The kids at Camp Leg Power start each day with a spirited group chant, followed by an energetic UCLA fight song. The chant, which is done with corresponding hand and leg motions, is actually a therapeutic activity in disguise, the first in a three-hour session that converts therapy for children with movement disorders into summertime fun. Camp Leg Power is a program of the UCLA Center for Cerebral Palsy that’s staffed by physical therapists and student volunteers.
During a recent session, Oliver Mann, who has received therapeutic services through the interdisciplinary center since he was a toddler, leads the opening exercise for campers. Now 16, Oliver is a junior counselor at the camp and an unofficial cheerleader for the younger campers, including Niko Corzo, an active 9-year-old from Cheviot Hills.
“Most kids with cerebral palsy have individual physical-therapy sessions during the year, which can get tedious,” says Eileen Fowler, PhD, PT, Peter William Shapiro Chair and director of research and education for the UCLA Center for Cerebral Palsy. “Having a summer program that lets campers participate in creative therapeutic activities with their peers builds skills and confidence. And we make sure it really is fun.”
Niko has no doubts about that. “All of the camp activities are fun, but the day we played with shaving cream with our feet was epic.”
But Camp Leg Power is more than just plain fun and physical therapy. The “camp” is actually a pilot study designed to identify changes in the brain in response to therapy for the lower limbs of children with spastic cerebral palsy. All 20 children participating in the UCLA study have impairment in voluntary movement caused by damage to specific motor tracts in the brain. The research focuses on measuring and improving skilled movement patterns and identifying resulting changes in the brain.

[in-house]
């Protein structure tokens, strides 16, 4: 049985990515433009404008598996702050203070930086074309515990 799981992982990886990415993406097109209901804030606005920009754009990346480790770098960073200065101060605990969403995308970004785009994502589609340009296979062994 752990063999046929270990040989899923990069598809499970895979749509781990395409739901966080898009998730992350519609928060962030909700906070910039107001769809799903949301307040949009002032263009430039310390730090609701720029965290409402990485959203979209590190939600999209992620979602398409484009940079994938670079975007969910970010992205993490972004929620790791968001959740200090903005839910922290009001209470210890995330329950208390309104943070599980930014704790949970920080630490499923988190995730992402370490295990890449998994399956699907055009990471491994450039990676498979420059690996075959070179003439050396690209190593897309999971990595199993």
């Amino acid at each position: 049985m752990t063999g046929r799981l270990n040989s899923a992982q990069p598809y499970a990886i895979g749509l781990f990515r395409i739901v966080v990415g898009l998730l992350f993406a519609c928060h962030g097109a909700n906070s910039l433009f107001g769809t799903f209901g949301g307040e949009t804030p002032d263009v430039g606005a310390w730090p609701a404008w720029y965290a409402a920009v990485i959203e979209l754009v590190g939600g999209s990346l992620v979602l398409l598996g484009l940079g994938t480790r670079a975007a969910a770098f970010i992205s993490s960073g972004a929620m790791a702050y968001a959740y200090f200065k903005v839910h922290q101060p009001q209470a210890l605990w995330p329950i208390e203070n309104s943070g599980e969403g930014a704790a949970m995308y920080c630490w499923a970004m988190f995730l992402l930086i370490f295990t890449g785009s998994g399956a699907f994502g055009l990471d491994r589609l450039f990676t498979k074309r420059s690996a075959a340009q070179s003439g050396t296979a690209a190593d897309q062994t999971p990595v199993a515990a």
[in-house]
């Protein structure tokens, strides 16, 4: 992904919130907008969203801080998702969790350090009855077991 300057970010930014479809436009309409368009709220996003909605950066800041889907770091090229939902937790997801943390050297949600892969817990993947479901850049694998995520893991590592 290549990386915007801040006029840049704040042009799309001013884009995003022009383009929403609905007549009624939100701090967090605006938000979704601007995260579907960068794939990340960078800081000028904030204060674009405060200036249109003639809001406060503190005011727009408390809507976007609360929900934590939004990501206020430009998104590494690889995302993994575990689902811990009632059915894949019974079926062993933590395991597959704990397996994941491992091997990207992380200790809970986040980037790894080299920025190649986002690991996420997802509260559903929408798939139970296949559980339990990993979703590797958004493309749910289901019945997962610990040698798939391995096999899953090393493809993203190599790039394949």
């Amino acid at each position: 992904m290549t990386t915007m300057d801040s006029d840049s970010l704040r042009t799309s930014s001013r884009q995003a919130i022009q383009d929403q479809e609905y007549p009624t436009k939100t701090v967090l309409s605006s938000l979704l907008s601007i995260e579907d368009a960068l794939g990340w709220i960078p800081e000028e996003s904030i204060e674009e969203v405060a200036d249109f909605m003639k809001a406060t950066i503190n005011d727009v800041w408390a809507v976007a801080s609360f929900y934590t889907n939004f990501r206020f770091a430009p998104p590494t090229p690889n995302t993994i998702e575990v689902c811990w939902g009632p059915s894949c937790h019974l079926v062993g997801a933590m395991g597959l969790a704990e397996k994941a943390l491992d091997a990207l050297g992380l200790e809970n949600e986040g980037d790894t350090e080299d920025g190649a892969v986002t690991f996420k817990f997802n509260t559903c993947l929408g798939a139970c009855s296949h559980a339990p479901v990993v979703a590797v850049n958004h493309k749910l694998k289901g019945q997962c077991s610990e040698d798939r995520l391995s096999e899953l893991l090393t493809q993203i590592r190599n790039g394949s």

The project is a collaboration among the Center for Cerebral Palsy in the Department of Orthopaedic Surgery, the UCLA Brain Mapping Institute, the Department of Pediatrics and the Tarjan Center in the Jane and Terry Semel Institute for Neuroscience and Human Behavior at UCLA. It is one of the first studies examining the before-and-after effects of intense lower-extremity physical therapy and the corresponding changes in brain activity measured in magnetic resonance imaging scans.
Camp activities were specifically developed to focus on isolated leg and foot movements that may enhance neuronal activity in the brain — and even muscle function. Niko’s favorite activity, for example, is an interactive video game designed to improve ankle motion; instead of using hand-held controls, he operates the games using a specially designed device that allows him to move the cursor on the screen by rotating his ankle. “I don’t think he even realizes that this is therapy, which, of course, is the whole point,” says Oliver, who also plays these video games controlled by his ankles.
Campers also play modified sports, participate in dance activities, tackle obstacle courses and explore sensory materials, such as sand, water, paint and rubber water toys, with their feet and toes. And, like any other camp, there are arts and crafts, singing and general horsing around. Each week has a specific theme such as sports, entertainment or travel, so that different movements and variations can be woven into the four-week program.